Javascript versus Javascript: Performance Penalty of API Hooking

October 28th, 2019

Javascript versus Javascript

No one would suggest that you shouldn’t defend your code, certainly not me. But, too often, that defense comes at a cost. Today, I’m going to discuss the significant performance penalties associated with hooking browser JavaScript APIs to defend against JavaScript based threats (such as Magecart etc.).

Loading Defensive Code First: Critical and Painful

When one builds a layer of defense, the security code should absolutely be the first resource loaded on the page. This code is either fetched as a remote script from a first or third party site OR is embedded inline in the page. Such scripts can be anywhere from 1500 to 2000 lines of JavaScript code (or about 50+ KB). The security script, in turn, securely fetches the configuration policies it enforces (unless the policies are embedded within the code itself - not the best of best practices). This causes the page to load slowly and, negatively affects user experience by delaying the receipt of the first meaningful byte (the effective TTFB, time to first byte) on the page by 50 kb (or 34+ ethernet packets).

Single Point of Failure: How API Hooking Gets in the Way of Everything

Secondly, the security code needs to hook onto EVERY possible JS API for DOM manipulation, local or remote/network I/O, local IPC etc. The security code at this point is running in a synchronous blocking mode, stalling the loading of any subsequent resources on that page. Nothing else runs or loads until this hooking is complete, effectively making this process a SPOF (Single Point of Failure). This code is very different from user experience monitoring scripts that can run asynchronously and can live with sampling. So, what is JS API hooking and why is it needed?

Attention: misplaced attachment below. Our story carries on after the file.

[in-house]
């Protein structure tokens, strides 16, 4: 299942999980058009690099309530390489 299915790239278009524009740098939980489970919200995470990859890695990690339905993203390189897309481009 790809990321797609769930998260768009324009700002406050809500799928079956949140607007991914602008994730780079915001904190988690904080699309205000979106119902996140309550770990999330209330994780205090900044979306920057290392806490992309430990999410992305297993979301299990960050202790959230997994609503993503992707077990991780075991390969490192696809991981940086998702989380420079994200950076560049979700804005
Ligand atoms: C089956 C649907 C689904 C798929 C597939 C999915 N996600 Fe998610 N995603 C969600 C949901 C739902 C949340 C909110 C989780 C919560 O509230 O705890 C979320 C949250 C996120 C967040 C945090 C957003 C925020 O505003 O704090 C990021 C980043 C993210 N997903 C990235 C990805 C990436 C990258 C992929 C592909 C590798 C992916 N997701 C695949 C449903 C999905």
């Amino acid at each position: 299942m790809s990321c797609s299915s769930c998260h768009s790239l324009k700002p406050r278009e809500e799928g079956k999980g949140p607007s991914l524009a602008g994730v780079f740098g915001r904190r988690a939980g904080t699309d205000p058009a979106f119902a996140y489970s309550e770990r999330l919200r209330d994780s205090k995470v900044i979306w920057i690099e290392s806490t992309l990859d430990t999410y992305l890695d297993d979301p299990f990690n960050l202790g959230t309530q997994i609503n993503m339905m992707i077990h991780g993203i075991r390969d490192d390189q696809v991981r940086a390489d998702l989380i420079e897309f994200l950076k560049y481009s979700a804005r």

Hooking is a general programming technique to filter pre or post a function to debug and inspect function parameters and results. In the context of security, this inspection can be used to enforce policies and/or monitor the program behavior. In order to provide comprehensive coverage with no gaps, all possible functions for a particular behavior should be hooked.

As an example, by hooking onto document.createElement() but not document.write(). Javascript API surface is huge and it is very cumbersome to provide airtight coverage. If there are a 100+ JS APIs (especially when you have no knowledge about legitimate scripts or resources that load at run time) all API need to be hooked. If the 101st API is not hooked onto, it creates a security hole.

Further, the state of JS APIs across browsers is a complete mess given the number of APIs, the lack of support across the board, and the need for browser specific code. Researchers found that just the hooking operation itself adds an overhead of 8% (and in some cases, such as for eval(), the overhead could be over 10%). The cumulative overhead of inspecting or modifying parameters and results across 100s of APIs is detrimental to performance. For a lightweight inspection method the cumulative slowdown is ~ 20% and for full virtualization it could potentially be several times more.

API Hooking adversely impacts Javascript optimization techniques (e.g. JITing)


Professor Somesh Jha, an expert in compiler optimizations, at University of Wisconsin, Madison, points out that such API hooking completely messes with the JIT (Just in Time) optimizations in most browsers. Almost all browsers (except Chrome) stop "Jitting" once the “to-be-optimized” code patterns get invalidated. (For a primer on JIT, click here). As per another leading expert in this field, “Wrapping APIs that take callbacks means you have to wrap the callbacks: if you use the same wrapper, that thing is megamorphic at best, but more likely it doesn’t get optimized. Changing prototypes of objects - this is super bad for some of the globals, array being the most performance sensitive.”

The ultimate proof of these performance penalties comes from measurement tools (Lighthouse, New Relic, Chrome Dev tools, JITProf etc.) and real metrics. Performance issues caused by Javascript API hooking for security impacts the following commonly used metrics:

Even as API hooking degrades performance and negatively impacts user experience, the level of security your users get is insufficient. We’ll discuss the weakness of that security in an upcoming blog.

 

 

Sanjay Sawhney, Co-Founder and VP of Engineering

Written by Sanjay Sawhney, Co-Founder and VP of Engineering

Co-Founder and VP of Engineering